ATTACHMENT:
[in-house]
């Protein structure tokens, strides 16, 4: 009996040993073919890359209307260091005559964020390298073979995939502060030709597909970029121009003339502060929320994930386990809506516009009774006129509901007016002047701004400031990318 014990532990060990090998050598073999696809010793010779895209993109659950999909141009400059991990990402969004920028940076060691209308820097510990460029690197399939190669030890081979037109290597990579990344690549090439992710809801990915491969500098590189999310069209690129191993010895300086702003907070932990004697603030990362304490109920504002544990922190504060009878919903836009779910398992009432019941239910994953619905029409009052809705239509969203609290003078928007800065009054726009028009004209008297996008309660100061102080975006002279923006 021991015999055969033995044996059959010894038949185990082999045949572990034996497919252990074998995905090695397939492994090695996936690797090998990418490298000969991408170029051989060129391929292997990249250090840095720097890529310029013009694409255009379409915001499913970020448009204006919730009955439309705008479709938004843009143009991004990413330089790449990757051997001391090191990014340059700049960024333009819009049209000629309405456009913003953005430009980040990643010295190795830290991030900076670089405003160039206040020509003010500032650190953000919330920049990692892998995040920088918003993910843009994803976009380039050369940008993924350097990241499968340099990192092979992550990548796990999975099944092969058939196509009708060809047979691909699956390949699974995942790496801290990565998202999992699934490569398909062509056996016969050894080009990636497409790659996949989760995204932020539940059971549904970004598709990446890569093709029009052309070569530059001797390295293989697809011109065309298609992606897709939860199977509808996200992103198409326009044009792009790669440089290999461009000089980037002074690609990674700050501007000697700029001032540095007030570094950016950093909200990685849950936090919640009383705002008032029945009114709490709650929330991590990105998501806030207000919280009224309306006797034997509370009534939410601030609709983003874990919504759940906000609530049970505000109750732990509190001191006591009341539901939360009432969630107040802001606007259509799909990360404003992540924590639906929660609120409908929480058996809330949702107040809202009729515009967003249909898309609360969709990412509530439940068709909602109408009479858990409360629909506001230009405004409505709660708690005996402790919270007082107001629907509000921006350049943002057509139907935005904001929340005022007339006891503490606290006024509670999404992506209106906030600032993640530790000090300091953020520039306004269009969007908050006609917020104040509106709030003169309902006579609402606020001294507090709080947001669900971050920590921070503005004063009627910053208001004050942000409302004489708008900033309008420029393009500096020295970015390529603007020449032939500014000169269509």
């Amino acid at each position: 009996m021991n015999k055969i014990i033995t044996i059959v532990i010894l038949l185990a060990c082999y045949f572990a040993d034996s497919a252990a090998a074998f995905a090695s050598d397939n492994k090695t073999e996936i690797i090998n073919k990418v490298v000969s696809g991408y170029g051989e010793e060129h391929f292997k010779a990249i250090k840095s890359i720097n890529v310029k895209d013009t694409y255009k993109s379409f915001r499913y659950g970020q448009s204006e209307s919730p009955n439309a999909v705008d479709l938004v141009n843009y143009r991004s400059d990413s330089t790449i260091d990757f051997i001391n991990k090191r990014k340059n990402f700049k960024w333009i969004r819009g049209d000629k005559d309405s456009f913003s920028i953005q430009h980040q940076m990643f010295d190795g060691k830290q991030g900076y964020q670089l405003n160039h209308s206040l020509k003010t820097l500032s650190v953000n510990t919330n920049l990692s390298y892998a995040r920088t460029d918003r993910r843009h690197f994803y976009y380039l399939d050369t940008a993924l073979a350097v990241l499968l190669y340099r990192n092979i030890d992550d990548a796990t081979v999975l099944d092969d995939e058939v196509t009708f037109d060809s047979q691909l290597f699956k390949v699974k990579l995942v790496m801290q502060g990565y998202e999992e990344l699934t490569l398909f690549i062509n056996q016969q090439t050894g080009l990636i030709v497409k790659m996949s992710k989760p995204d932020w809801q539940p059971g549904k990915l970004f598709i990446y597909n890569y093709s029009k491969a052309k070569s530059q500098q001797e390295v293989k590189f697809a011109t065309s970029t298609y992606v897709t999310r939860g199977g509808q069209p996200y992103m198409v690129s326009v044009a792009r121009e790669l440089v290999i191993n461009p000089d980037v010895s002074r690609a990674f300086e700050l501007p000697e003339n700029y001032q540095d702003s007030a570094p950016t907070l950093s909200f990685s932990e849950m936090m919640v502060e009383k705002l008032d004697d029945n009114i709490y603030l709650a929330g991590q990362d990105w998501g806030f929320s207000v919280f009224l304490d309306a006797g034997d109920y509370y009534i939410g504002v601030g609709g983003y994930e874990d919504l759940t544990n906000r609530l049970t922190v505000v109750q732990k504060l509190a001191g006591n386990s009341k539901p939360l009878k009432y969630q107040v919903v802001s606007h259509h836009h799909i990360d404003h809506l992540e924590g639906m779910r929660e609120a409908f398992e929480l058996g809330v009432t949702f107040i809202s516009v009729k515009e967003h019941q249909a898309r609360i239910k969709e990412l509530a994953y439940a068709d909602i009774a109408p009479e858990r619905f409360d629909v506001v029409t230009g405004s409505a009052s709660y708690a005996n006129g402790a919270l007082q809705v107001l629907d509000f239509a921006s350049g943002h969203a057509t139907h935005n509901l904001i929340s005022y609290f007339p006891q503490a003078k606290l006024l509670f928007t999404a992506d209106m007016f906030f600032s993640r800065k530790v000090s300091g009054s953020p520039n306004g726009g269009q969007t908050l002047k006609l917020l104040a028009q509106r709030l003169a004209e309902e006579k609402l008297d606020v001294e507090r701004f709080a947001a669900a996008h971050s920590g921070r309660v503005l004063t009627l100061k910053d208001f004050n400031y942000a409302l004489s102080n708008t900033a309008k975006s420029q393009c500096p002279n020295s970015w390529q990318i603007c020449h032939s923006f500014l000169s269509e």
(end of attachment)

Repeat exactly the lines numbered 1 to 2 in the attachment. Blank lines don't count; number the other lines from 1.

[in-house]
């Protein structure tokens, strides 16, 4: 009996040993073919890359209307260091005559964020390298073979995939502060030709597909970029121009003339502060929320994930386990809506516009009774006129509901007016002047701004400031990318 014990532990060990090998050598073999696809010793010779895209993109659950999909141009400059991990990402969004920028940076060691209308820097510990460029690197399939190669030890081979037109290597990579990344690549090439992710809801990915491969500098590189999310069209690129191993010895300086702003907070932990004697603030990362304490109920504002544990922190504060009878919903836009779910398992009432019941239910994953619905029409009052809705239509969203609290003078928007800065009054726009028009004209008297996008309660100061102080975006002279923006 021991015999055969033995044996059959010894038949185990082999045949572990034996497919252990074998995905090695397939492994090695996936690797090998990418490298000969991408170029051989060129391929292997990249250090840095720097890529310029013009694409255009379409915001499913970020448009204006919730009955439309705008479709938004843009143009991004990413330089790449990757051997001391090191990014340059700049960024333009819009049209000629309405456009913003953005430009980040990643010295190795830290991030900076670089405003160039206040020509003010500032650190953000919330920049990692892998995040920088918003993910843009994803976009380039050369940008993924350097990241499968340099990192092979992550990548796990999975099944092969058939196509009708060809047979691909699956390949699974995942790496801290990565998202999992699934490569398909062509056996016969050894080009990636497409790659996949989760995204932020539940059971549904970004598709990446890569093709029009052309070569530059001797390295293989697809011109065309298609992606897709939860199977509808996200992103198409326009044009792009790669440089290999461009000089980037002074690609990674700050501007000697700029001032540095007030570094950016950093909200990685849950936090919640009383705002008032029945009114709490709650929330991590990105998501806030207000919280009224309306006797034997509370009534939410601030609709983003874990919504759940906000609530049970505000109750732990509190001191006591009341539901939360009432969630107040802001606007259509799909990360404003992540924590639906929660609120409908929480058996809330949702107040809202009729515009967003249909898309609360969709990412509530439940068709909602109408009479858990409360629909506001230009405004409505709660708690005996402790919270007082107001629907509000921006350049943002057509139907935005904001929340005022007339006891503490606290006024509670999404992506209106906030600032993640530790000090300091953020520039306004269009969007908050006609917020104040509106709030003169309902006579609402606020001294507090709080947001669900971050920590921070503005004063009627910053208001004050942000409302004489708008900033309008420029393009500096020295970015390529603007020449032939500014000169269509």